However, like Lloyds Banking Group yesterday, Barclays has not published its actual gross mortgage lending total for 2017.
The bank said that total UK gross lending, including mortgages, consumer lending and business banking, was £30bn.
It did note mortgage growth in the second half of 2017, which it said was partly responsible for a 10% increase in loans and advances to customers over the year.
Overall the bank reported a £1.9bn loss in 2017, despite registering a 10% increase in pre-tax profits to £3.54bn.
It took a major hit with £1.2bn of charges applied for litigation and poor conduct, including £700m towards payment protection insurance mis-selling, £2.5bn relating to the sell-off of its Africa business and a £900m US tax charge.
According to its results, buy-to-let (BTL) home loans comprised 11% of total balances, up from 9% in December 2016.
Meanwhile, owner-occupied interest-only home loans reduced to comprise 28% of total balances compared to 31% in December 2016.
Overall the average loan-to-value (LTV) of new mortgage lending was up slightly to 64% (from 63%) but the average LTV of the mortgage portfolio remained steady at 48%.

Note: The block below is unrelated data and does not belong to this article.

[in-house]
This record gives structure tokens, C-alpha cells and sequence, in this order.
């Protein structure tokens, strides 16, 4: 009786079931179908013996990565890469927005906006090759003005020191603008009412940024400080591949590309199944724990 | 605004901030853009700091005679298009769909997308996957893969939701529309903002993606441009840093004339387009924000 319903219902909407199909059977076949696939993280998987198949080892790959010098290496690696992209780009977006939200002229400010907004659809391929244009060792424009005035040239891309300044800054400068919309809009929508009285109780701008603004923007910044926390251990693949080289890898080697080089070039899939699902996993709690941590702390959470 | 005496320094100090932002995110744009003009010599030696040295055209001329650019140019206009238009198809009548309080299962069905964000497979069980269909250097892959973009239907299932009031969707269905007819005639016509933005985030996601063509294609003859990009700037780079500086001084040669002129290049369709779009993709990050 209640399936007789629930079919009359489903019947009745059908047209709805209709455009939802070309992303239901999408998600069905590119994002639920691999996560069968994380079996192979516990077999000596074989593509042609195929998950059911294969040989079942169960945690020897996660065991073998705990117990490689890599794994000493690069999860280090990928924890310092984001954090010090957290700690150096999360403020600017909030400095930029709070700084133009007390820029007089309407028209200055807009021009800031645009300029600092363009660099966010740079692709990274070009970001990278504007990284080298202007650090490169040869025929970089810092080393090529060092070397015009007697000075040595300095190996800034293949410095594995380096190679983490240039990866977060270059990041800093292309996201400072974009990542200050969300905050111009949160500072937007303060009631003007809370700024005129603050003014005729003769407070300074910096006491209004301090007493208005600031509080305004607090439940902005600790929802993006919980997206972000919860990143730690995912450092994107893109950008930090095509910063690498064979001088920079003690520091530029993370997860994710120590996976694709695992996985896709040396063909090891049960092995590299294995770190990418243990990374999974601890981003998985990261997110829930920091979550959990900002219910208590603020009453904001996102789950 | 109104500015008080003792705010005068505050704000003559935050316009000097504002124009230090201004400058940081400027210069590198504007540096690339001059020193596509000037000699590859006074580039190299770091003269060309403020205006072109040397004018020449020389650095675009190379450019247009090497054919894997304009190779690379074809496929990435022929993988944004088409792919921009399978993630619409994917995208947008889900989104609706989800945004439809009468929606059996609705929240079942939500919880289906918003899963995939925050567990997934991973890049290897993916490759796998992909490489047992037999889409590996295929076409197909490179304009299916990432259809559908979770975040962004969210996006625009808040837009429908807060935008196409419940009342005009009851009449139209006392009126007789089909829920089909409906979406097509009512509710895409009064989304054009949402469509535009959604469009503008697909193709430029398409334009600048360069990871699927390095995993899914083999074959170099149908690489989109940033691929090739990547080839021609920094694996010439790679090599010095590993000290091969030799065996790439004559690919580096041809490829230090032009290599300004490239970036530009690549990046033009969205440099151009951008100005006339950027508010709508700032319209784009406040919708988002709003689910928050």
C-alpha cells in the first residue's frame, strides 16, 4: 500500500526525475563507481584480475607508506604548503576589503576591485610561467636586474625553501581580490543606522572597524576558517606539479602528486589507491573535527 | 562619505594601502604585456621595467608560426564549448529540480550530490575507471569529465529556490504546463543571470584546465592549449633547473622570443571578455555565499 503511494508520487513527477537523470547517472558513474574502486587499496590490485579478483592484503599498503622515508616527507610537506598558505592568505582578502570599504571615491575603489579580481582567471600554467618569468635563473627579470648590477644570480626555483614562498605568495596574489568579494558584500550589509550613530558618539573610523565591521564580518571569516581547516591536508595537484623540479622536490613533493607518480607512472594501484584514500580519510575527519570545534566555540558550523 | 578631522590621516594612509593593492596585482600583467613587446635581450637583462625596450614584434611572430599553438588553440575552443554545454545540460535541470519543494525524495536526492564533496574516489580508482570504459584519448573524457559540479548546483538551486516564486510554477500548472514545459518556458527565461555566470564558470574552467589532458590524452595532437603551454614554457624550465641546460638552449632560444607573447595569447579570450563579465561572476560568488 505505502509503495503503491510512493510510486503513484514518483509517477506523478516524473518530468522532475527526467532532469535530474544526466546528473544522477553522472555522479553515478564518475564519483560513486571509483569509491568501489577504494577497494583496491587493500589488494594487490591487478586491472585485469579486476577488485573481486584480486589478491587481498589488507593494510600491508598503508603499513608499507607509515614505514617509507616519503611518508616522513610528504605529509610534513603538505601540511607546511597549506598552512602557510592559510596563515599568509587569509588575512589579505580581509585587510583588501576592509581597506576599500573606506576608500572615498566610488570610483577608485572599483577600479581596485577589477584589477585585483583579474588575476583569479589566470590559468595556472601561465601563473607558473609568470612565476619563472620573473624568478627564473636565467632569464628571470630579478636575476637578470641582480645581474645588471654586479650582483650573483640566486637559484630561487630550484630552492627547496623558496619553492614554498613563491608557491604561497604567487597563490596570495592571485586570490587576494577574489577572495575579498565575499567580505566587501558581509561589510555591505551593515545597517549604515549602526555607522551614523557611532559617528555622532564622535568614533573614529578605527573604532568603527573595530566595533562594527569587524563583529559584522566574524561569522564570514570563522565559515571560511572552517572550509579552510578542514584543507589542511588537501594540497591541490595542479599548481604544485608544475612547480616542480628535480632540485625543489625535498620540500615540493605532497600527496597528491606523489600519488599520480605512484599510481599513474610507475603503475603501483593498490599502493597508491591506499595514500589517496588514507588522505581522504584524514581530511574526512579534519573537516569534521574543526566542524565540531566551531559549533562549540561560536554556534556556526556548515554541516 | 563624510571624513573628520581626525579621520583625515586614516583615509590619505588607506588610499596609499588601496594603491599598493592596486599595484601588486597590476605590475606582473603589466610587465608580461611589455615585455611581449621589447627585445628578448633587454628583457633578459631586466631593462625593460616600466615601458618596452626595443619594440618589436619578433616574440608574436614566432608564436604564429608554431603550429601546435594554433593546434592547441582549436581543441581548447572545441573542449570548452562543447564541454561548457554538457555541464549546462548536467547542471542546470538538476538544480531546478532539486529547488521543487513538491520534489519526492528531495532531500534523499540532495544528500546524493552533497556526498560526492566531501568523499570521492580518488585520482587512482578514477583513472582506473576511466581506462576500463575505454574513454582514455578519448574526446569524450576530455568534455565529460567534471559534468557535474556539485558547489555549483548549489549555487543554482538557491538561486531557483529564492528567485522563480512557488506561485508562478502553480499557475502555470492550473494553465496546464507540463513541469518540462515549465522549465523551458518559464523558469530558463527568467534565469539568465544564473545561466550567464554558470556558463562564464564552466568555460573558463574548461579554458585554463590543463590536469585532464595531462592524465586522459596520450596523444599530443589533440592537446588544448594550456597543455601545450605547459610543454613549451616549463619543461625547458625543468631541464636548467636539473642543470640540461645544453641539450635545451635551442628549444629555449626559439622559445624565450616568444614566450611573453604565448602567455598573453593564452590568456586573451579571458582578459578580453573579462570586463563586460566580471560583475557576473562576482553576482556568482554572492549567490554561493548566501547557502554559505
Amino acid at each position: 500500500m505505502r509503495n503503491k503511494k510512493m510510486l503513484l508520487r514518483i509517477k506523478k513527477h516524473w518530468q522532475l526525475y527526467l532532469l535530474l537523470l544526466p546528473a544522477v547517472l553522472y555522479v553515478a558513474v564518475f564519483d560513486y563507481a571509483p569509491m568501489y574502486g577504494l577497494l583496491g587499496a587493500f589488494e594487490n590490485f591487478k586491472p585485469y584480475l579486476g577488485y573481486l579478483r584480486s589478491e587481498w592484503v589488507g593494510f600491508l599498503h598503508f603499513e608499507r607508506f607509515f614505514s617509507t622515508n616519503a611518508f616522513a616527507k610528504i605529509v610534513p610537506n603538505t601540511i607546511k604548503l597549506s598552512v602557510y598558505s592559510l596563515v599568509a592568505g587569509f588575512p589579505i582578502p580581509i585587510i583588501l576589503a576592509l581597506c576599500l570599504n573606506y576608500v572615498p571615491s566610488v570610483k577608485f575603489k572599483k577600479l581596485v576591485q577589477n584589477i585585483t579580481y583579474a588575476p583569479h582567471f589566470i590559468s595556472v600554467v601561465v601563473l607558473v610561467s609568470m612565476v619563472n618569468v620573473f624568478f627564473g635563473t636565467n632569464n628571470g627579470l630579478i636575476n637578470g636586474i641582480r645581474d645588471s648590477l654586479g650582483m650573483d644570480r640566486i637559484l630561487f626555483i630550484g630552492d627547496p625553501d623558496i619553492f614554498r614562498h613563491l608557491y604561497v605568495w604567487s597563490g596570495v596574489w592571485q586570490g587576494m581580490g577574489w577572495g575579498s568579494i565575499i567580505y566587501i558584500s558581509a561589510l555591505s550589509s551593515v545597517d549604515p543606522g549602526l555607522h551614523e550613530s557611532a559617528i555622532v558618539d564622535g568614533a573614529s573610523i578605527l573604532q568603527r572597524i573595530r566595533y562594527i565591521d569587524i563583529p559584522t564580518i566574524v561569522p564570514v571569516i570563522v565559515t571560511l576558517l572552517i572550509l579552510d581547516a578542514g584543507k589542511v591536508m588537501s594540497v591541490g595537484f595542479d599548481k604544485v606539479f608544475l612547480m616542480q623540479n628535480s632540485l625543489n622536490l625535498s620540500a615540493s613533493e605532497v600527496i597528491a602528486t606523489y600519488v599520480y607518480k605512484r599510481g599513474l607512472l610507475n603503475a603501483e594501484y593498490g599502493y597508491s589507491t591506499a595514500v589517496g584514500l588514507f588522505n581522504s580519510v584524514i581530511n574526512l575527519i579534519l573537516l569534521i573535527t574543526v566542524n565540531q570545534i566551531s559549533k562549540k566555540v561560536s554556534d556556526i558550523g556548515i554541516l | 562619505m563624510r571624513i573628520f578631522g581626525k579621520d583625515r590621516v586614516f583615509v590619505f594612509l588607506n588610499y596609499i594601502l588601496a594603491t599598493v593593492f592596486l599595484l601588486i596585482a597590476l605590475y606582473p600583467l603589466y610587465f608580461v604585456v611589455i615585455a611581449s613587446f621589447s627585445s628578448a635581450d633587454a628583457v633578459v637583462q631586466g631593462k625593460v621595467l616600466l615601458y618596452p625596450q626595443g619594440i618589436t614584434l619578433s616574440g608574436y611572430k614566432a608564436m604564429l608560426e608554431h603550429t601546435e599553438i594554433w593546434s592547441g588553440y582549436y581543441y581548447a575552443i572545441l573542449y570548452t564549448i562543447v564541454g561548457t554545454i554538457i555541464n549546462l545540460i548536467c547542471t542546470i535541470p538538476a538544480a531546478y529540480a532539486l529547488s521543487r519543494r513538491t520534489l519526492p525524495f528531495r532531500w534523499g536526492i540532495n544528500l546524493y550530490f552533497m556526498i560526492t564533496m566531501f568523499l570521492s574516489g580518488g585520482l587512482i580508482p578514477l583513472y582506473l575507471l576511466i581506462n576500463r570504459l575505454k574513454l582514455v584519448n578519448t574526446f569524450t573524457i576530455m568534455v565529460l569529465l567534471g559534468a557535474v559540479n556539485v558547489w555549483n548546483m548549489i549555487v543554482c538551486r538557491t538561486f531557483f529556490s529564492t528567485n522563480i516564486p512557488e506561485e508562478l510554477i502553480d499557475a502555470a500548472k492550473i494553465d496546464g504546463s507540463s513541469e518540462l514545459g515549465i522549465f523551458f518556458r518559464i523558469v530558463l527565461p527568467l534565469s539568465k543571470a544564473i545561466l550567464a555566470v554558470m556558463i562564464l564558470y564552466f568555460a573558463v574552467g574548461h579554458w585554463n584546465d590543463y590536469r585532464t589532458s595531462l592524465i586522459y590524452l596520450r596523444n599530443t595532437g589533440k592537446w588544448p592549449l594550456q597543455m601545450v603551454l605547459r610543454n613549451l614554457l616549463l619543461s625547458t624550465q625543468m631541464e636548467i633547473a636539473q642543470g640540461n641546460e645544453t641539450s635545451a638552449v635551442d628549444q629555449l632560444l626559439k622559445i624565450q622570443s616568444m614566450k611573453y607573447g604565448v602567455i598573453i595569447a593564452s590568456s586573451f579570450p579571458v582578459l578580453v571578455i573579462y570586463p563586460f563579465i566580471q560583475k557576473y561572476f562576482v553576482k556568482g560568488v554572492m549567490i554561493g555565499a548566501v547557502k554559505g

Barclays Group CEO James (Jes) Staley said 2017 was a year of considerable strategic progress for the bank.
“While we still have a number of legacy conduct issues to address, I am confident in the capacity of this business to generate excess capital going forward, and it remains our intention over time to return a greater proportion of that excess capital to shareholders through dividends, and other means of capital distribution, including share buybacks,” he added.
Its share price rose on early trading following the publication of the results.
£9.2bn PPI hit
Hargreaves Lansdown senior analyst Laith Khalaf noted that the tax charge was a one-off and actually lower US taxes should be positive for Barclays in the longer term.
“Barclays also thinks it has now done enough on PPI to get through to the 2019 claims deadline, after taking another £700m hit in 2017 and lifting its total bill to £9.2bn,” he said.
“However, claims activity may yet confound expectations, so we could get further incremental changes to the bank’s provisions in the next eighteen months.”
Khalaf also highlighted that while a promise to double the dividend this year had excited traders, revenues at the UK bank had flatlined while the International division was flagging.
“In particular the investment bank looks like a casino where the house isn’t winning. Revenues fell despite an appreciation in the dollar last year, which doesn’t bode well for the weaker dollar environment we now find ourselves in,” he continued.
“Barclays does say trading has been better so far this year, no doubt thanks to a return of some volatility in markets, but it’s clearly early days.”
Khalaf added that progress has been made but it will be hoping top line growth is not so elusive in the coming year.